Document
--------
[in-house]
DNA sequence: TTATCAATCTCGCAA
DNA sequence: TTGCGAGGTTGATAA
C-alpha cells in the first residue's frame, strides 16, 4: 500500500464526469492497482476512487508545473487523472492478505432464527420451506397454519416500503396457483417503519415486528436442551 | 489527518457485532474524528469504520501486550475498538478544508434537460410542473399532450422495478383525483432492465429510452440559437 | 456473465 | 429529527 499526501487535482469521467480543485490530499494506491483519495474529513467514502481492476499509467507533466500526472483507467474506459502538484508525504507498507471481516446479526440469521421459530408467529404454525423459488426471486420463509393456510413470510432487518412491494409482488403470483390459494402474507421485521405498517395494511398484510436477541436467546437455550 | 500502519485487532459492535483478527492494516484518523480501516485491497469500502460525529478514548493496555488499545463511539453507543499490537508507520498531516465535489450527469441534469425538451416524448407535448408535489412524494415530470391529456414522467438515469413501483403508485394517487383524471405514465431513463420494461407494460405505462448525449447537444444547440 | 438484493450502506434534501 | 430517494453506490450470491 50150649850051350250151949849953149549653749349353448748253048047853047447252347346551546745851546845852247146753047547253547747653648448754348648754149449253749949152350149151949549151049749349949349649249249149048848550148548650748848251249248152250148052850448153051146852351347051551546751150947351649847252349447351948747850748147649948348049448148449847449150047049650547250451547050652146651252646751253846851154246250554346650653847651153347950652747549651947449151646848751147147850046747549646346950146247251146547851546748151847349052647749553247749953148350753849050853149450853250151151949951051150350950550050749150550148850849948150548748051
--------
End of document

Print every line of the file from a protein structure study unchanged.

[in-house]
DNA sequence: TTATCAATCTCGCAA
DNA sequence: TTGCGAGGTTGATAA
C-alpha cells in the first residue's frame, strides 16, 4: 500500500464526469492497482476512487508545473487523472492478505432464527420451506397454519416500503396457483417503519415486528436442551 | 489527518457485532474524528469504520501486550475498538478544508434537460410542473399532450422495478383525483432492465429510452440559437 | 456473465 | 429529527 499526501487535482469521467480543485490530499494506491483519495474529513467514502481492476499509467507533466500526472483507467474506459502538484508525504507498507471481516446479526440469521421459530408467529404454525423459488426471486420463509393456510413470510432487518412491494409482488403470483390459494402474507421485521405498517395494511398484510436477541436467546437455550 | 500502519485487532459492535483478527492494516484518523480501516485491497469500502460525529478514548493496555488499545463511539453507543499490537508507520498531516465535489450527469441534469425538451416524448407535448408535489412524494415530470391529456414522467438515469413501483403508485394517487383524471405514465431513463420494461407494460405505462448525449447537444444547440 | 438484493450502506434534501 | 430517494453506490450470491 50150649850051350250151949849953149549653749349353448748253048047853047447252347346551546745851546845852247146753047547253547747653648448754348648754149449253749949152350149151949549151049749349949349649249249149048848550148548650748848251249248152250148052850448153051146852351347051551546751150947351649847252349447351948747850748147649948348049448148449847449150047049650547250451547050652146651252646751253846851154246250554346650653847651153347950652747549651947449151646848751147147850046747549646346950146247251146547851546748151847349052647749553247749953148350753849050853149450853250151151949951051150350950550050749150550148850849948150548748051